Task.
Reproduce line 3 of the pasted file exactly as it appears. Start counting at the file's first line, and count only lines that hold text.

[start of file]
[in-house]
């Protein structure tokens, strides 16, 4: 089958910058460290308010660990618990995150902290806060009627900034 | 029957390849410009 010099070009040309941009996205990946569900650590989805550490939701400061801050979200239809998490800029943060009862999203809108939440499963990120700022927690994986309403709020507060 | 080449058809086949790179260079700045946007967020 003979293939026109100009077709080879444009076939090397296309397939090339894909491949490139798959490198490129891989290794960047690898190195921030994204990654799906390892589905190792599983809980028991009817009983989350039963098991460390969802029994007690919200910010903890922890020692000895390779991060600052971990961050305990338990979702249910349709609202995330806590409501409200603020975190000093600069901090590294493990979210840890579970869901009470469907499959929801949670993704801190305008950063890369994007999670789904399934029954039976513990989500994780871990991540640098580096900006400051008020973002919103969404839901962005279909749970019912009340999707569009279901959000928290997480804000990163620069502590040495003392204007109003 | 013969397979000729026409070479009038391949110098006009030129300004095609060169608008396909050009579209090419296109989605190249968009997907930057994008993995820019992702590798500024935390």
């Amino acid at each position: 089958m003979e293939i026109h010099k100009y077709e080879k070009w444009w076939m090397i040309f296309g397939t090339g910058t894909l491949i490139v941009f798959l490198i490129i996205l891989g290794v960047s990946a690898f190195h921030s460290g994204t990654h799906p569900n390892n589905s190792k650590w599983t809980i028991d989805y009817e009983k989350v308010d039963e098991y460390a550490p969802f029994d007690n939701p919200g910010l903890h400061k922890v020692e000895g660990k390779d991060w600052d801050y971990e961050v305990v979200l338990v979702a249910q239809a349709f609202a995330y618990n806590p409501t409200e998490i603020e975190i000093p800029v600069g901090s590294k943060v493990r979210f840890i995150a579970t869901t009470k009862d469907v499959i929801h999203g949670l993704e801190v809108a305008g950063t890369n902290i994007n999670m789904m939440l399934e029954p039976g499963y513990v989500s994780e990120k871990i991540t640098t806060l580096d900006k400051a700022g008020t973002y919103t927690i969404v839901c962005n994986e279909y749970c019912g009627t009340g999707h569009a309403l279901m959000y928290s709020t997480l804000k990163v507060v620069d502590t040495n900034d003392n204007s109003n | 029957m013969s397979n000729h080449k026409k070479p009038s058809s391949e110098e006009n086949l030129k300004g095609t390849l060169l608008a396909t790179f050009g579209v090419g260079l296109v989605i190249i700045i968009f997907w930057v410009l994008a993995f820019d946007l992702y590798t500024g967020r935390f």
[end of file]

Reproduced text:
């Amino acid at each position: 089958m003979e293939i026109h010099k100009y077709e080879k070009w444009w076939m090397i040309f296309g397939t090339g910058t894909l491949i490139v941009f798959l490198i490129i996205l891989g290794v960047s990946a690898f190195h921030s460290g994204t990654h799906p569900n390892n589905s190792k650590w599983t809980i028991d989805y009817e009983k989350v308010d039963e098991y460390a550490p969802f029994d007690n939701p919200g910010l903890h400061k922890v020692e000895g660990k390779d991060w600052d801050y971990e961050v305990v979200l338990v979702a249910q239809a349709f609202a995330y618990n806590p409501t409200e998490i603020e975190i000093p800029v600069g901090s590294k943060v493990r979210f840890i995150a579970t869901t009470k009862d469907v499959i929801h999203g949670l993704e801190v809108a305008g950063t890369n902290i994007n999670m789904m939440l399934e029954p039976g499963y513990v989500s994780e990120k871990i991540t640098t806060l580096d900006k400051a700022g008020t973002y919103t927690i969404v839901c962005n994986e279909y749970c019912g009627t009340g999707h569009a309403l279901m959000y928290s709020t997480l804000k990163v507060v620069d502590t040495n900034d003392n204007s109003n | 029957m013969s397979n000729h080449k026409k070479p009038s058809s391949e110098e006009n086949l030129k300004g095609t390849l060169l608008a396909t790179f050009g579209v090419g260079l296109v989605i190249i700045i968009f997907w930057v410009l994008a993995f820019d946007l992702y590798t500024g967020r935390f």